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Sunday, November 17, 2013

Auriculas Flowers

Type of Flowers 
Auriculas are members of the Genus Primula which is a large family of plants comprising over 425 species and many thousands of hybrids. 
The auricula first appeared in European gardens around the middle of the sixteenth century. The cultivated forms which we grow today have been developed for over 350 years as Florist Flowers. The word florist, used in this sense, refers to a gardener who grows and raises plants to agreed standards. The use of the word to mean a flower seller is a relatively recent development. 
The auricula has a long and fascinating history starting from a cross between 2 European alpine primulas. There are 2 schools of thought as to how auriculas reached England. 
One is that they were introduced by Flemish weavers fleeing religious persecution in the 1570s. However, at that time, these plants were still novelties and were grown only by the rich. 

The 2nd school of thought says that it is more probable they arrived, as did most other flowers, by interchange between leading Continental and English plantsmen. Whichever it was, they became very popular and were popular with artists. 
The auricula was one of the great florist's flowers, some of the others being anemone, ranunculi, tulips and carnations. The term ˜florist" was originally applied in the 1600s to a person who grew plants for the sake of their decorative flowers rather than for any useful property the plant might have. The modern meaning of florist only came into being towards the end of the 19th century.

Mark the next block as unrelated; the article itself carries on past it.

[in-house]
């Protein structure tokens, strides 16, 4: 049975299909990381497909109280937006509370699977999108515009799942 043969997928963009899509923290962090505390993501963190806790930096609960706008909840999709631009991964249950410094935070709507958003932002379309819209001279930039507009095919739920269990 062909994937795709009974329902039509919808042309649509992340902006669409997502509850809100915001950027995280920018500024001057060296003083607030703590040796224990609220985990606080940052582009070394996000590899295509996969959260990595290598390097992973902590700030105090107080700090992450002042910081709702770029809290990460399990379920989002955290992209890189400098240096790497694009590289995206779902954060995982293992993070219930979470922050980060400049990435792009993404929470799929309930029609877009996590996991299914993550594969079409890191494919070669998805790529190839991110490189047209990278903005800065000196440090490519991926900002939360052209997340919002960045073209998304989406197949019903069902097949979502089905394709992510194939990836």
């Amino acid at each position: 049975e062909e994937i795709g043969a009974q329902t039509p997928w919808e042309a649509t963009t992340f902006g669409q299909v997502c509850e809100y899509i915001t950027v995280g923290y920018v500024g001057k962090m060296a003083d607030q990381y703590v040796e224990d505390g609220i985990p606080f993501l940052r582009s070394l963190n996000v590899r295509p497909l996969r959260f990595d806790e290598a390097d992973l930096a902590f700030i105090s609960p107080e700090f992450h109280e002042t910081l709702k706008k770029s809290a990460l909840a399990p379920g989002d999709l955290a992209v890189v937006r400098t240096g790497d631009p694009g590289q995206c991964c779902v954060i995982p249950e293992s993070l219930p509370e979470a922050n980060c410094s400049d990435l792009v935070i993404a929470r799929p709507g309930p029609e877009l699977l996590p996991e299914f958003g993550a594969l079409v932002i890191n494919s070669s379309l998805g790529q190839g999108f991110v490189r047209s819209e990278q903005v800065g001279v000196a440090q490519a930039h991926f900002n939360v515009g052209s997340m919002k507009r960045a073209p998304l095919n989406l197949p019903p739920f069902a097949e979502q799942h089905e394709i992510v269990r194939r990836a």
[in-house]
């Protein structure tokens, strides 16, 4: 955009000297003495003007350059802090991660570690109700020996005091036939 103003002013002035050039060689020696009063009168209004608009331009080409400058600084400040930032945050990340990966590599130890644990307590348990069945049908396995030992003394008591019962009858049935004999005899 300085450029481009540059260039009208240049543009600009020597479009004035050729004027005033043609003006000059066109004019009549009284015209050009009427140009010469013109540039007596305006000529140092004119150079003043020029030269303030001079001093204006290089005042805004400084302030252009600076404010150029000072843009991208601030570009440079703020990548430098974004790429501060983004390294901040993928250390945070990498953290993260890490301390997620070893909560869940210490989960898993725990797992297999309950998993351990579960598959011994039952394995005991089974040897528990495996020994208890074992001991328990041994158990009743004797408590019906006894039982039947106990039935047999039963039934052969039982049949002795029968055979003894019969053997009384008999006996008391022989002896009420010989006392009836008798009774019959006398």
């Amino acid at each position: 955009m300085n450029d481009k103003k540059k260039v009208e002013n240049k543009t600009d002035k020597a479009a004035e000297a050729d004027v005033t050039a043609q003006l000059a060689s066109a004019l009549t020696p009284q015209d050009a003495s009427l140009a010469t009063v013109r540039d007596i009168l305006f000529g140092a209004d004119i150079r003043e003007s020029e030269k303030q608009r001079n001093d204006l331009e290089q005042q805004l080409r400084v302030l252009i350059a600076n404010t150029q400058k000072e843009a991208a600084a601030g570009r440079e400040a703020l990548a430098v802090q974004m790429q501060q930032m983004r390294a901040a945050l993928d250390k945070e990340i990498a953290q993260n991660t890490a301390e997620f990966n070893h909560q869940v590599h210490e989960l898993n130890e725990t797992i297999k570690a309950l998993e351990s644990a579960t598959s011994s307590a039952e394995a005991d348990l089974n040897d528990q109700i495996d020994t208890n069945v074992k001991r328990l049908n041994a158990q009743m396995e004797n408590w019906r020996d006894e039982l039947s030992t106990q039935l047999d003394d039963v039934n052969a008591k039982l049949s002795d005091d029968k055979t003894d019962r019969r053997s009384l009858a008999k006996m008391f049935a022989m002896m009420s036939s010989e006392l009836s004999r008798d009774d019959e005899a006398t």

The florists formed groups with like-minded people to meet and hold 'feasts'. By the 19th century the florists groups were very popular with working class people in the industrial North and Midlands of England. They met in public houses to show off their tulips, auriculas, primulas and carnations and to weigh their giant gooseberries. Prizes at their shows were frequently copper kettles & the public houses would often hang a copper kettle outside on show days. Towards the end of the 19th century, a movement developed against what were termed "artificial flowers" and florists flowers lost popularity, some disappearing completely. 
However the auricula still had its adherents although stripes disappeared and doubles became exceedingly rare.The auricula, however, retained a loyal following especially in the north of England, although Stripes vanished and Doubles became rare. Then a further blow was struck with the advent of the First World War when many of the named varieties vanished.Between the wars the auricula was kept in being by the auricula societies, and then after the second world war a recovery began that continues to this day. A large number of new varieties of both edged and self-coloured auriculas have been raised by the modern successors to the old florists. Striped auriculas have been re-introduced and more new doubles are exhibited each year, their current magnificence ows much to the dedicated breeders in the United Kingdom

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